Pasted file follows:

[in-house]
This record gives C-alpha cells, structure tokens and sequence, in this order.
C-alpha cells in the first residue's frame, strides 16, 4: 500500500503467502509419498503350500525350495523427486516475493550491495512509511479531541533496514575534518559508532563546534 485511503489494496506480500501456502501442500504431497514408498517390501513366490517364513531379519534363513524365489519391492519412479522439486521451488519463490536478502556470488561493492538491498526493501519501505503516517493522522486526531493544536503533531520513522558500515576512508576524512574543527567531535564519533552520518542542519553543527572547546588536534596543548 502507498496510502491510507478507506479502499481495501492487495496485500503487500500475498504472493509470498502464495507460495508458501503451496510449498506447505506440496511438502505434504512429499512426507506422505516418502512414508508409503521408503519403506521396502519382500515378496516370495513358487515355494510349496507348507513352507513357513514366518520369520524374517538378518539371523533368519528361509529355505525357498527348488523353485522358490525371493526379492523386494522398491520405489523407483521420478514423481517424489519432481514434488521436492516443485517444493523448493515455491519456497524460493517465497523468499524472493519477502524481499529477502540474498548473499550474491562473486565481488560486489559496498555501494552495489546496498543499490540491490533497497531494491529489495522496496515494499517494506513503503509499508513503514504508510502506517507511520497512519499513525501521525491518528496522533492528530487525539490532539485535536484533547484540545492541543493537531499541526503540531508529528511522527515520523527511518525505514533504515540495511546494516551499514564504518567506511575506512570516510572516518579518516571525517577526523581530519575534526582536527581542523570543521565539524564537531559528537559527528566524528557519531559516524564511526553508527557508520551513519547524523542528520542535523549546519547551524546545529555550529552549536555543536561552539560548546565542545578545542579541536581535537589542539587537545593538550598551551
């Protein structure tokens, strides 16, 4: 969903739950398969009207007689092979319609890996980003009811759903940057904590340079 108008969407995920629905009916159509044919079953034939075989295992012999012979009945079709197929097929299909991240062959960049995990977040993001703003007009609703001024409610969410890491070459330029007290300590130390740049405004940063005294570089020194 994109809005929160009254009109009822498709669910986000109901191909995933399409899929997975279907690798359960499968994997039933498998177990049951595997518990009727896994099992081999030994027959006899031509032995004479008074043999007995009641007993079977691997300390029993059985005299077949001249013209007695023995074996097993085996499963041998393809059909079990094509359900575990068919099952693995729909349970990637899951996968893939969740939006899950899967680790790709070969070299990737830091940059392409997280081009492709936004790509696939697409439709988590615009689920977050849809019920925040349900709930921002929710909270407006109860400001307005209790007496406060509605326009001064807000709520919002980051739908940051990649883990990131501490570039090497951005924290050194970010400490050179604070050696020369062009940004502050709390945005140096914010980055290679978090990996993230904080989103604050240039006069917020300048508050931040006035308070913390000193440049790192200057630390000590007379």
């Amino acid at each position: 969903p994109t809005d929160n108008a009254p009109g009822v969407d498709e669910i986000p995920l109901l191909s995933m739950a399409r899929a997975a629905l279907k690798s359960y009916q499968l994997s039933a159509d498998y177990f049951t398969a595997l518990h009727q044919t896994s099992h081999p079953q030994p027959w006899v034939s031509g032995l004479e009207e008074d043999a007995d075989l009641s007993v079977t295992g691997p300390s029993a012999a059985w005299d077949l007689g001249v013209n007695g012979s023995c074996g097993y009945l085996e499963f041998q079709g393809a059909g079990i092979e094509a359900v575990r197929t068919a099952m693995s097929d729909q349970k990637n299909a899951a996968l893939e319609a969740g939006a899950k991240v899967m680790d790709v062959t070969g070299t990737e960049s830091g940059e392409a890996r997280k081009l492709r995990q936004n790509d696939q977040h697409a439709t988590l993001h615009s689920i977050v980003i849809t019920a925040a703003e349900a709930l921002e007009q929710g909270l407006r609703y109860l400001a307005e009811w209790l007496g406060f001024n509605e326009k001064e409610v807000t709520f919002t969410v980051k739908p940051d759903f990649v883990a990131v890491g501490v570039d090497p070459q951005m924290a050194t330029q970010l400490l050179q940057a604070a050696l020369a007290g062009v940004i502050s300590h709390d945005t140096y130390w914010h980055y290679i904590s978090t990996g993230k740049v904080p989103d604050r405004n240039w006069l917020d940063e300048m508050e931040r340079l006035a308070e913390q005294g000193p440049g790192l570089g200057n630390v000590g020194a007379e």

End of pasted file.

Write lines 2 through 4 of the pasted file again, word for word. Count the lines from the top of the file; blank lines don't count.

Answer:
This record gives C-alpha cells, structure tokens and sequence, in this order.
C-alpha cells in the first residue's frame, strides 16, 4: 500500500503467502509419498503350500525350495523427486516475493550491495512509511479531541533496514575534518559508532563546534 485511503489494496506480500501456502501442500504431497514408498517390501513366490517364513531379519534363513524365489519391492519412479522439486521451488519463490536478502556470488561493492538491498526493501519501505503516517493522522486526531493544536503533531520513522558500515576512508576524512574543527567531535564519533552520518542542519553543527572547546588536534596543548 502507498496510502491510507478507506479502499481495501492487495496485500503487500500475498504472493509470498502464495507460495508458501503451496510449498506447505506440496511438502505434504512429499512426507506422505516418502512414508508409503521408503519403506521396502519382500515378496516370495513358487515355494510349496507348507513352507513357513514366518520369520524374517538378518539371523533368519528361509529355505525357498527348488523353485522358490525371493526379492523386494522398491520405489523407483521420478514423481517424489519432481514434488521436492516443485517444493523448493515455491519456497524460493517465497523468499524472493519477502524481499529477502540474498548473499550474491562473486565481488560486489559496498555501494552495489546496498543499490540491490533497497531494491529489495522496496515494499517494506513503503509499508513503514504508510502506517507511520497512519499513525501521525491518528496522533492528530487525539490532539485535536484533547484540545492541543493537531499541526503540531508529528511522527515520523527511518525505514533504515540495511546494516551499514564504518567506511575506512570516510572516518579518516571525517577526523581530519575534526582536527581542523570543521565539524564537531559528537559527528566524528557519531559516524564511526553508527557508520551513519547524523542528520542535523549546519547551524546545529555550529552549536555543536561552539560548546565542545578545542579541536581535537589542539587537545593538550598551551
């Protein structure tokens, strides 16, 4: 969903739950398969009207007689092979319609890996980003009811759903940057904590340079 108008969407995920629905009916159509044919079953034939075989295992012999012979009945079709197929097929299909991240062959960049995990977040993001703003007009609703001024409610969410890491070459330029007290300590130390740049405004940063005294570089020194 994109809005929160009254009109009822498709669910986000109901191909995933399409899929997975279907690798359960499968994997039933498998177990049951595997518990009727896994099992081999030994027959006899031509032995004479008074043999007995009641007993079977691997300390029993059985005299077949001249013209007695023995074996097993085996499963041998393809059909079990094509359900575990068919099952693995729909349970990637899951996968893939969740939006899950899967680790790709070969070299990737830091940059392409997280081009492709936004790509696939697409439709988590615009689920977050849809019920925040349900709930921002929710909270407006109860400001307005209790007496406060509605326009001064807000709520919002980051739908940051990649883990990131501490570039090497951005924290050194970010400490050179604070050696020369062009940004502050709390945005140096914010980055290679978090990996993230904080989103604050240039006069917020300048508050931040006035308070913390000193440049790192200057630390000590007379």